Wednesday, May 14, 2008

Opportunity cost - Wikipedia, the free encyclopedia

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Opportunity cost is the cost (sacrifice) incurred by choosing one option over an alternative one that may be equally desired. Thus, opportunity cost is the cost of pursuing one choice instead of another. Every action has an opportunity cost. For example, someone who invests $10,000 in a stock denies oneself the interest that one can earn by leaving the $10,000 dollars in a bank account instead. Opportunity cost is not restricted to monetary or financial costs: the real cost of output forgone, lost time, pleasure or any other benefit that provides utility should also be considered.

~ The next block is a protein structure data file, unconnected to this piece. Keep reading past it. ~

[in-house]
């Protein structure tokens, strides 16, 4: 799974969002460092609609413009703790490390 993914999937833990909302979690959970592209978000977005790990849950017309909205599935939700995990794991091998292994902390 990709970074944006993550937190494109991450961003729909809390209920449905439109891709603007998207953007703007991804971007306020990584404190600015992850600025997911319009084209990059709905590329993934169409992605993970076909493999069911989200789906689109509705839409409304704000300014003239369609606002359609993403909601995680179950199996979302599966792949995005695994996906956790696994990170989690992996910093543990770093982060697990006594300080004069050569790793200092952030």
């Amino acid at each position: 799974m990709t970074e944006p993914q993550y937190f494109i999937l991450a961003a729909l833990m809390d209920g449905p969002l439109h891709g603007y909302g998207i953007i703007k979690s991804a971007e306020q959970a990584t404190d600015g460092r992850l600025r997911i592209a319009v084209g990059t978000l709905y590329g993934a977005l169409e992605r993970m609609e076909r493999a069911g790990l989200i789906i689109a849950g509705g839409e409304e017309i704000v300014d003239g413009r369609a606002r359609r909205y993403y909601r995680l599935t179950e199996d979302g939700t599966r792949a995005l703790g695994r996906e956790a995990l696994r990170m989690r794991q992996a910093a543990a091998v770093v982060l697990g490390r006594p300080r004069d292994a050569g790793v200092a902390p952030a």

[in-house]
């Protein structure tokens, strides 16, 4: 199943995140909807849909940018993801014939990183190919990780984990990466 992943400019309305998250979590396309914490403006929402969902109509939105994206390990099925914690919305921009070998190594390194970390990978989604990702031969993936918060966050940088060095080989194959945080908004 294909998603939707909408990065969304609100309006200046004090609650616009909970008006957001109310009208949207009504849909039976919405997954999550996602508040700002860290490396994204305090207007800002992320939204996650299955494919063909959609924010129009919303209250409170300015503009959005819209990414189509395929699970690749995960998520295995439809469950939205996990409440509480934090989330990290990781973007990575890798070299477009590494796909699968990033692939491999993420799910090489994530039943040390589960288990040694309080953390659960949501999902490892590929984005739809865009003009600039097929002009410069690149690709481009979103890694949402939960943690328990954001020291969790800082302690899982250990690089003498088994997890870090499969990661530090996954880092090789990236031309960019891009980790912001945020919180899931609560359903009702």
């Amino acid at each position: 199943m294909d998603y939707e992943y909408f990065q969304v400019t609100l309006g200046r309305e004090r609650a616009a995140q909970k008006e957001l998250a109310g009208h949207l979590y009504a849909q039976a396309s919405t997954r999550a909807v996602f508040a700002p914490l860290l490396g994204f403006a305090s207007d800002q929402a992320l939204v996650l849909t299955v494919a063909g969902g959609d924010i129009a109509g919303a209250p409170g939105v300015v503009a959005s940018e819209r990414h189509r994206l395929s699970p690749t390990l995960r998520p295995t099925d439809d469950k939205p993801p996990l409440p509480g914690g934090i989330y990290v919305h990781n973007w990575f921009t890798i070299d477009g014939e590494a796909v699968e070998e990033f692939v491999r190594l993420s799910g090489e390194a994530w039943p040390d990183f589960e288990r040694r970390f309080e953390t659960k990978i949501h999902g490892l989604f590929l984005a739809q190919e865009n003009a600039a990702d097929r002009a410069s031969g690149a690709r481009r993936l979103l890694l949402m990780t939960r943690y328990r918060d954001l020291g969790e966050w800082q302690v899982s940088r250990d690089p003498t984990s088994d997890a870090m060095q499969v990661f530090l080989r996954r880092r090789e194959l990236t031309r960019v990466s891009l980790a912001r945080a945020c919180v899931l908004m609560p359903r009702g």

Opportunity cost is a key concept in economics because it implies the choice between desirable, yet mutually exclusive results. It has been described as expressing 'the basic relationship between scarcity and choice.'

View the full entry about opportunity cost on Wikipedia.

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